For smaller aircraft manufacturers like Embraer (NYSE:ERJ) and Bombardier, competing with giants like Boeing (NYSE:BA) and Airbus (NASDAQOTH:EADSY) isn't easy. During 2015, Embraer delivered 101 commercial airplanes and Bombardier delivered 73. By contrast, Boeing and Airbus delivered 762 and 635 commercial jets, respectively.
Boeing and Airbus thus have huge economies of scale that enable them to beat back would-be competitors either through innovation, discounting, or a combination of the two. In light of this competitive dynamic, Embraer isn't trying to break into the market for larger jets. Instead, it hopes to move more of the market toward the smaller jets it specializes in.
Embraer carves a different path
The troubled history of Bombardier's CSeries jet shows the danger of trying to compete directly with the Boeing 737 and Airbus A320 families, the two best-selling jet designs in the world. The CSeries jets seat up to 160 passengers, putting them in the same segment as the smallest 737 and A320 variants.
Bombardier had high hopes for its new jet, based on its superior fuel efficiency. But Airbus and Boeing quickly discounted their competing offerings to stop the CSeries from gaining a big foothold. They then each introduced updated versions of their best-selling jets with new engines, dramatically narrowing the fuel efficiency gap.
This has led to persistently slow sales of Bombardier's CSeries jet. Meanwhile, cost overruns nearly put the company out of business. Bombardier was forced to turn to the government for big cash infusions in order to stay solvent.
By contrast, Embraer has recognized that discretion is the better part of valor. Even when it decided to redesign its E-Jet family, Embraer made sure that the largest model (the E195-E2) remained smaller and lighter than anything offered by Airbus or Boeing.
Shifting the market
Limiting its focus to smaller jets means that Embraer is counting itself out of the biggest, most lucrative segments of the commercial aircraft market. However, Embraer thinks it can instead get more airlines interested in smaller planes.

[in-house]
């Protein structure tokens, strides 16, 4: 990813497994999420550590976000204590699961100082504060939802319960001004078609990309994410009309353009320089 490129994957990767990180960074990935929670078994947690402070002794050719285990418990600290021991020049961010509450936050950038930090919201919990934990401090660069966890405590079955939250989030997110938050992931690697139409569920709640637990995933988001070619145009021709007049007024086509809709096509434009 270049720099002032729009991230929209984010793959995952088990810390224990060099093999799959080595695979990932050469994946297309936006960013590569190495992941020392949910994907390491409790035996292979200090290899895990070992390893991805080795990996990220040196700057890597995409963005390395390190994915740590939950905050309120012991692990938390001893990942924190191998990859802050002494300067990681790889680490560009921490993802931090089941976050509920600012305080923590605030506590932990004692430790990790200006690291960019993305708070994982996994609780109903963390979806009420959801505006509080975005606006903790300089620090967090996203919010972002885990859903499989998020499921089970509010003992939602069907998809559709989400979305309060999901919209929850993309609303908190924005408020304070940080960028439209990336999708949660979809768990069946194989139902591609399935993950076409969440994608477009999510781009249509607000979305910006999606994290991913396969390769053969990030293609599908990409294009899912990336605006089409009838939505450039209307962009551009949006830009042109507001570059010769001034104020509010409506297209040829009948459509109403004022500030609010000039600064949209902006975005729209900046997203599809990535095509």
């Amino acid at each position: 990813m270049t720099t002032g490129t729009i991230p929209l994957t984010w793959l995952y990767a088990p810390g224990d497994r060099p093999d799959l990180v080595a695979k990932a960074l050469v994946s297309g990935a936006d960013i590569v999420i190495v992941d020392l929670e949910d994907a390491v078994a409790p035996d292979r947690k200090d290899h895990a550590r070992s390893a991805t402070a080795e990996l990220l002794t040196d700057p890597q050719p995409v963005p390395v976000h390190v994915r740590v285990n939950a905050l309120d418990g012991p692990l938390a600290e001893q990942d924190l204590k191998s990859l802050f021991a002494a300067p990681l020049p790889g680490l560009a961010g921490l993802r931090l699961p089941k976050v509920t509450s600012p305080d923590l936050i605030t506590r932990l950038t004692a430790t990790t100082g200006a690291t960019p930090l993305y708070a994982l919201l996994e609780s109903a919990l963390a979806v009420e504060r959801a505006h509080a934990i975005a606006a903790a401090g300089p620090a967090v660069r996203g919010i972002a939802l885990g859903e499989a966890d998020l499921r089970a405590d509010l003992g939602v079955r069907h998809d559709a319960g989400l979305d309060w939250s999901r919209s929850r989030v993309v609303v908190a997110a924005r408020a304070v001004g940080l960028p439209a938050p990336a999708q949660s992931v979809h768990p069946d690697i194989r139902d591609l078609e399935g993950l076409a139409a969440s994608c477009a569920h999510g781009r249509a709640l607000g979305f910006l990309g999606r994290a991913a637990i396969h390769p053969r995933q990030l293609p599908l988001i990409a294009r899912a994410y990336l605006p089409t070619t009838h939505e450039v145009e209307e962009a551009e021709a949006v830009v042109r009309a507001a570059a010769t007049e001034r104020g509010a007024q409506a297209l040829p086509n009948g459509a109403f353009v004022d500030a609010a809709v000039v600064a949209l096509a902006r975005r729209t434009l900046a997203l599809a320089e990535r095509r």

Embraer has pushed this line of thinking aggressively at the Singapore Airshow this week. The company noted that for every two new routes that Asian budget carriers launched in 2015, they canceled one. Embraer thinks the problem is that these airlines only have larger Boeing and Airbus jets and many routes don't have enough demand to support planes of this size.
While Embraer's E-Jets have somewhat higher unit costs (cost per passenger) than the popular 737-800 and A320 jets, they have significantly lower trip costs (cost per flight). When there's enough demand to fill a Boeing or Airbus jet at reasonable fares, it's sensible to use the bigger plane. But when lots of seats would remain empty -- or be sold well below cost -- a smaller plane like Embraer's E190 or E195 could be more profitable.
Operating smaller jets would also enable low cost carriers to offer daily point-to-point flights on routes that are currently only served a few times a week. Finally, Embraer believes that there are many Asian markets with no flights today that would be viable with smaller jets.
Hoping for a philosophical shift
Embraer has put less emphasis on Asia than Boeing and Airbus. For example, Boeing expects to get nearly 40% of its sales over the next two decades from Asia (excluding the Middle East). For Embraer, the comparable figure is only 25%.
However, that's still a significant chunk of Embraer's total market opportunity. Moreover, there is potentially huge upside to that market estimate if Embraer can convince Asian airline executives to focus on matching capacity to demand rather than minimizing unit costs by any means.
Embraer is already having modest success in China. Tianjin Airlines operates dozens of E-Jets, with more on the way, and Embraer has also captured smaller orders from several other Chinese airlines. Meanwhile, start-up airline Air Costa has big ambitions to kick-start regional aviation in India. It has ordered 50 next-generation E-Jets and may soon look to buy more.
Embraer thus has a clear opportunity to participate in the strong growth of the aviation sector in developing markets. Most importantly, it should be able do so without provoking a deadly competitive response from Airbus and Boeing.
Adam Levine-Weinberg owns shares of Embraer-Empresa Brasileira and The Boeing Company and is long July 2016 $25 calls on Embraer-Empresa Brasileira. The Motley Fool recommends Embraer-Empresa Brasileira. Try any of our Foolish newsletter services free for 30 days. We Fools may not all hold the same opinions, but we all believe that considering a diverse range of insights makes us better investors. The Motley Fool has a disclosure policy.